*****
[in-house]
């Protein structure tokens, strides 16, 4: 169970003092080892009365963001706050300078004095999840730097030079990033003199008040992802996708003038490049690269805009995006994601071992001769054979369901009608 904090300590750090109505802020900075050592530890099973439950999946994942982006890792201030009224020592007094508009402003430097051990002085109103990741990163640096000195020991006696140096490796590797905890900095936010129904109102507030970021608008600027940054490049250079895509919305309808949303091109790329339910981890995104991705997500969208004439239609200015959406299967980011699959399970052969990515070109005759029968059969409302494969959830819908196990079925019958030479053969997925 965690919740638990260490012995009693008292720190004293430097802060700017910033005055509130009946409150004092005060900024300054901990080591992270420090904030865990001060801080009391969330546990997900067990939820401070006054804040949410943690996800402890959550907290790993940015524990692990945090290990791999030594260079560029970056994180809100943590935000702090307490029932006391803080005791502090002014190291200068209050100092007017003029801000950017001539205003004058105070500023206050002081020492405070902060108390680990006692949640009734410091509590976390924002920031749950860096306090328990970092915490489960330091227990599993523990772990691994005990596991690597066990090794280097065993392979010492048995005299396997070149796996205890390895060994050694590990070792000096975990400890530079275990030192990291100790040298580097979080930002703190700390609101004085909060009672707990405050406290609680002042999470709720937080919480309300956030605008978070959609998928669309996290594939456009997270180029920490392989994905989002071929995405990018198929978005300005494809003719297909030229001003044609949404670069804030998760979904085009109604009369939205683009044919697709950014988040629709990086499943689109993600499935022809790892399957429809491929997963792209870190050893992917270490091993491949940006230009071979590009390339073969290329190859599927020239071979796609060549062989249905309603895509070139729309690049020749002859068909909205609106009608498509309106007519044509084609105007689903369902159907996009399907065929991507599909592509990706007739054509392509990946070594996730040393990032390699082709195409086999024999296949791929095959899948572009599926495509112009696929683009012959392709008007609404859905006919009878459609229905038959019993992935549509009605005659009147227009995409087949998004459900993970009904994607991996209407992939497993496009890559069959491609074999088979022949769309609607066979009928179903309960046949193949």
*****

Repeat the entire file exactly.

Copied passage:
[in-house]
């Protein structure tokens, strides 16, 4: 169970003092080892009365963001706050300078004095999840730097030079990033003199008040992802996708003038490049690269805009995006994601071992001769054979369901009608 904090300590750090109505802020900075050592530890099973439950999946994942982006890792201030009224020592007094508009402003430097051990002085109103990741990163640096000195020991006696140096490796590797905890900095936010129904109102507030970021608008600027940054490049250079895509919305309808949303091109790329339910981890995104991705997500969208004439239609200015959406299967980011699959399970052969990515070109005759029968059969409302494969959830819908196990079925019958030479053969997925 965690919740638990260490012995009693008292720190004293430097802060700017910033005055509130009946409150004092005060900024300054901990080591992270420090904030865990001060801080009391969330546990997900067990939820401070006054804040949410943690996800402890959550907290790993940015524990692990945090290990791999030594260079560029970056994180809100943590935000702090307490029932006391803080005791502090002014190291200068209050100092007017003029801000950017001539205003004058105070500023206050002081020492405070902060108390680990006692949640009734410091509590976390924002920031749950860096306090328990970092915490489960330091227990599993523990772990691994005990596991690597066990090794280097065993392979010492048995005299396997070149796996205890390895060994050694590990070792000096975990400890530079275990030192990291100790040298580097979080930002703190700390609101004085909060009672707990405050406290609680002042999470709720937080919480309300956030605008978070959609998928669309996290594939456009997270180029920490392989994905989002071929995405990018198929978005300005494809003719297909030229001003044609949404670069804030998760979904085009109604009369939205683009044919697709950014988040629709990086499943689109993600499935022809790892399957429809491929997963792209870190050893992917270490091993491949940006230009071979590009390339073969290329190859599927020239071979796609060549062989249905309603895509070139729309690049020749002859068909909205609106009608498509309106007519044509084609105007689903369902159907996009399907065929991507599909592509990706007739054509392509990946070594996730040393990032390699082709195409086999024999296949791929095959899948572009599926495509112009696929683009012959392709008007609404859905006919009878459609229905038959019993992935549509009605005659009147227009995409087949998004459900993970009904994607991996209407992939497993496009890559069959491609074999088979022949769309609607066979009928179903309960046949193949």